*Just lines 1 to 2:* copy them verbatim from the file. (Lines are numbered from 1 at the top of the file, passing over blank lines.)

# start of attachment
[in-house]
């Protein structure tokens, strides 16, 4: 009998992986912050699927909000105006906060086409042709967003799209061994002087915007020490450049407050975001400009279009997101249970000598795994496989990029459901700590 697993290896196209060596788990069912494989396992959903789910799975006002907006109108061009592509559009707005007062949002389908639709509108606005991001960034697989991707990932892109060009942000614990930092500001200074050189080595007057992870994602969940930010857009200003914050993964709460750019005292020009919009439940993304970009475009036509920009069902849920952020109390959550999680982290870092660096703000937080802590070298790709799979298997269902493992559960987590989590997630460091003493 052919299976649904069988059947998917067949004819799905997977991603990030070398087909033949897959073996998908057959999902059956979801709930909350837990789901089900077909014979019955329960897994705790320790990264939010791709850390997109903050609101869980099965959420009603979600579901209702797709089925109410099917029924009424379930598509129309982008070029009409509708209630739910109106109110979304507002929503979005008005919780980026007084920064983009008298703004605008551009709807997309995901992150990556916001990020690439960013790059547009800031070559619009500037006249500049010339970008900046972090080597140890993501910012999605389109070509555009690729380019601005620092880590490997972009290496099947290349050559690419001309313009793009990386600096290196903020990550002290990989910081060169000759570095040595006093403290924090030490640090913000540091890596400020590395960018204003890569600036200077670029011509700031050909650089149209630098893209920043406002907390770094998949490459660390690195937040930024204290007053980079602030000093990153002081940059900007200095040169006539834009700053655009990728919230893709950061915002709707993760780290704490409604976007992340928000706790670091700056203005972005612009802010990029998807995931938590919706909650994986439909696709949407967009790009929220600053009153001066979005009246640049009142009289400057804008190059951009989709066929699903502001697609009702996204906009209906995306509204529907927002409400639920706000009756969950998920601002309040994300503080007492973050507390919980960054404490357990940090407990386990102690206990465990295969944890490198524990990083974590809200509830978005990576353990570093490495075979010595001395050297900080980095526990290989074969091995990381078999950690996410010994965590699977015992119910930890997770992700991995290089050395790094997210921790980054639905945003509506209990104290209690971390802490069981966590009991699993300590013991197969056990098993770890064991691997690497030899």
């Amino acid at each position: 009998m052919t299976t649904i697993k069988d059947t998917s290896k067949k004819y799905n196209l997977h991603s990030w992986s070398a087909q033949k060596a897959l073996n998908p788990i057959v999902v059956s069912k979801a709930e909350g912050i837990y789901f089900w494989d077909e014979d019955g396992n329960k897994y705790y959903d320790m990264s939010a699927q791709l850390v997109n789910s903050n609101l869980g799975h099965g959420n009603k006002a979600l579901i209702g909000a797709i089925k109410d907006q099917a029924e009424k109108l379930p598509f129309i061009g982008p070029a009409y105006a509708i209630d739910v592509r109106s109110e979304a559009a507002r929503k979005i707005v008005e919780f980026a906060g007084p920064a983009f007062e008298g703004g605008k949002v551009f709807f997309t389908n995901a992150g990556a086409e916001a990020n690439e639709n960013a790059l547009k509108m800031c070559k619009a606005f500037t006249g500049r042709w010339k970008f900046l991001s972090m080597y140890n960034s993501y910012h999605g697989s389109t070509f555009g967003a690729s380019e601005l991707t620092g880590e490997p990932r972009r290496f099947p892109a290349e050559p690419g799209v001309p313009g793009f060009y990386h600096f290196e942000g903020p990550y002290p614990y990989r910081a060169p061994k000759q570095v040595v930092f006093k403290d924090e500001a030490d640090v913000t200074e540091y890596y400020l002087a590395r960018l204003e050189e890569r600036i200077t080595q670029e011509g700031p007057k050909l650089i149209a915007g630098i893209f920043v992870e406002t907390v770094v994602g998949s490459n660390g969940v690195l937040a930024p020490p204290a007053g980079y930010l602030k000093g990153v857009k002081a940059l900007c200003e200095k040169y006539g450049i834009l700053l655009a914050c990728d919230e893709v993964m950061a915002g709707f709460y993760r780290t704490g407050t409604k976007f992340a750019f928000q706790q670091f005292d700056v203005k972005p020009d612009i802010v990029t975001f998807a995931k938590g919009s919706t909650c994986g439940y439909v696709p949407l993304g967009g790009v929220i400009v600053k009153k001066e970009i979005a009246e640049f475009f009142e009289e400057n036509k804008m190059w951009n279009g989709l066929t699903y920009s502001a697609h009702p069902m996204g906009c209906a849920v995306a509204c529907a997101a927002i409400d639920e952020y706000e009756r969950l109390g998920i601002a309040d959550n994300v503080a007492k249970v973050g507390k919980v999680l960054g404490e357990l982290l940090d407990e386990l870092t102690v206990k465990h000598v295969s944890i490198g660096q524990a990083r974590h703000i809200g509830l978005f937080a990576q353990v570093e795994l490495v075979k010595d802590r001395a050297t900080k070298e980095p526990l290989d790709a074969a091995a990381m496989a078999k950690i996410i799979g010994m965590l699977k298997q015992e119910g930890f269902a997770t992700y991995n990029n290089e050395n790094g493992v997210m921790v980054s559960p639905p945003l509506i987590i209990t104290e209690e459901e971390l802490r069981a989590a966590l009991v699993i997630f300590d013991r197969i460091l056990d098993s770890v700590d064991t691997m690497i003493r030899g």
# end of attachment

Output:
[in-house]
């Protein structure tokens, strides 16, 4: 009998992986912050699927909000105006906060086409042709967003799209061994002087915007020490450049407050975001400009279009997101249970000598795994496989990029459901700590 697993290896196209060596788990069912494989396992959903789910799975006002907006109108061009592509559009707005007062949002389908639709509108606005991001960034697989991707990932892109060009942000614990930092500001200074050189080595007057992870994602969940930010857009200003914050993964709460750019005292020009919009439940993304970009475009036509920009069902849920952020109390959550999680982290870092660096703000937080802590070298790709799979298997269902493992559960987590989590997630460091003493 052919299976649904069988059947998917067949004819799905997977991603990030070398087909033949897959073996998908057959999902059956979801709930909350837990789901089900077909014979019955329960897994705790320790990264939010791709850390997109903050609101869980099965959420009603979600579901209702797709089925109410099917029924009424379930598509129309982008070029009409509708209630739910109106109110979304507002929503979005008005919780980026007084920064983009008298703004605008551009709807997309995901992150990556916001990020690439960013790059547009800031070559619009500037006249500049010339970008900046972090080597140890993501910012999605389109070509555009690729380019601005620092880590490997972009290496099947290349050559690419001309313009793009990386600096290196903020990550002290990989910081060169000759570095040595006093403290924090030490640090913000540091890596400020590395960018204003890569600036200077670029011509700031050909650089149209630098893209920043406002907390770094998949490459660390690195937040930024204290007053980079602030000093990153002081940059900007200095040169006539834009700053655009990728919230893709950061915002709707993760780290704490409604976007992340928000706790670091700056203005972005612009802010990029998807995931938590919706909650994986439909696709949407967009790009929220600053009153001066979005009246640049009142009289400057804008190059951009989709066929699903502001697609009702996204906009209906995306509204529907927002409400639920706000009756969950998920601002309040994300503080007492973050507390919980960054404490357990940090407990386990102690206990465990295969944890490198524990990083974590809200509830978005990576353990570093490495075979010595001395050297900080980095526990290989074969091995990381078999950690996410010994965590699977015992119910930890997770992700991995290089050395790094997210921790980054639905945003509506209990104290209690971390802490069981966590009991699993300590013991197969056990098993770890064991691997690497030899």